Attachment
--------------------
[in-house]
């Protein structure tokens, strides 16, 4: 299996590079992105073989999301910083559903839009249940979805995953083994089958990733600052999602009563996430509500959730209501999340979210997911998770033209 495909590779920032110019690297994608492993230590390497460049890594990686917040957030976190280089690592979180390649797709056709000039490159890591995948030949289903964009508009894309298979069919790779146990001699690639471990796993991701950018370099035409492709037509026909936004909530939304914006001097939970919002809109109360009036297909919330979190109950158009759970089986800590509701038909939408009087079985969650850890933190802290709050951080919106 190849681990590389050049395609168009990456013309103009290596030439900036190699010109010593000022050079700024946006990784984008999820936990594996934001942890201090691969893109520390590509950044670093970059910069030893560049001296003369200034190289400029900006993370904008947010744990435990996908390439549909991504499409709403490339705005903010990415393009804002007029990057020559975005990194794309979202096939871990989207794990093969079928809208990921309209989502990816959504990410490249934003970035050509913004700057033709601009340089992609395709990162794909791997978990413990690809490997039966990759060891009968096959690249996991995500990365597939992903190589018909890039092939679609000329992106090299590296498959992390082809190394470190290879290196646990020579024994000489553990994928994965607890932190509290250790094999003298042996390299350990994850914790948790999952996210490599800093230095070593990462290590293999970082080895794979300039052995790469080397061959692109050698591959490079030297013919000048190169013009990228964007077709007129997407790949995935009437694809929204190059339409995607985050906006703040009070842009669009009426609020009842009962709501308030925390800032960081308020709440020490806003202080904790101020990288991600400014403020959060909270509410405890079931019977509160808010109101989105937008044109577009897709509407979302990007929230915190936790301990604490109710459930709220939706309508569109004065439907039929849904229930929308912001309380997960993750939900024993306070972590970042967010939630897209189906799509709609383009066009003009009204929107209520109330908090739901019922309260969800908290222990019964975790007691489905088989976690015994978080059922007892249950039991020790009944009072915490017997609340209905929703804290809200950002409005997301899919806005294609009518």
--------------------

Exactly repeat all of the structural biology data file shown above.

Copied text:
[in-house]
């Protein structure tokens, strides 16, 4: 299996590079992105073989999301910083559903839009249940979805995953083994089958990733600052999602009563996430509500959730209501999340979210997911998770033209 495909590779920032110019690297994608492993230590390497460049890594990686917040957030976190280089690592979180390649797709056709000039490159890591995948030949289903964009508009894309298979069919790779146990001699690639471990796993991701950018370099035409492709037509026909936004909530939304914006001097939970919002809109109360009036297909919330979190109950158009759970089986800590509701038909939408009087079985969650850890933190802290709050951080919106 190849681990590389050049395609168009990456013309103009290596030439900036190699010109010593000022050079700024946006990784984008999820936990594996934001942890201090691969893109520390590509950044670093970059910069030893560049001296003369200034190289400029900006993370904008947010744990435990996908390439549909991504499409709403490339705005903010990415393009804002007029990057020559975005990194794309979202096939871990989207794990093969079928809208990921309209989502990816959504990410490249934003970035050509913004700057033709601009340089992609395709990162794909791997978990413990690809490997039966990759060891009968096959690249996991995500990365597939992903190589018909890039092939679609000329992106090299590296498959992390082809190394470190290879290196646990020579024994000489553990994928994965607890932190509290250790094999003298042996390299350990994850914790948790999952996210490599800093230095070593990462290590293999970082080895794979300039052995790469080397061959692109050698591959490079030297013919000048190169013009990228964007077709007129997407790949995935009437694809929204190059339409995607985050906006703040009070842009669009009426609020009842009962709501308030925390800032960081308020709440020490806003202080904790101020990288991600400014403020959060909270509410405890079931019977509160808010109101989105937008044109577009897709509407979302990007929230915190936790301990604490109710459930709220939706309508569109004065439907039929849904229930929308912001309380997960993750939900024993306070972590970042967010939630897209189906799509709609383009066009003009009204929107209520109330908090739901019922309260969800908290222990019964975790007691489905088989976690015994978080059922007892249950039991020790009944009072915490017997609340209905929703804290809200950002409005997301899919806005294609009518």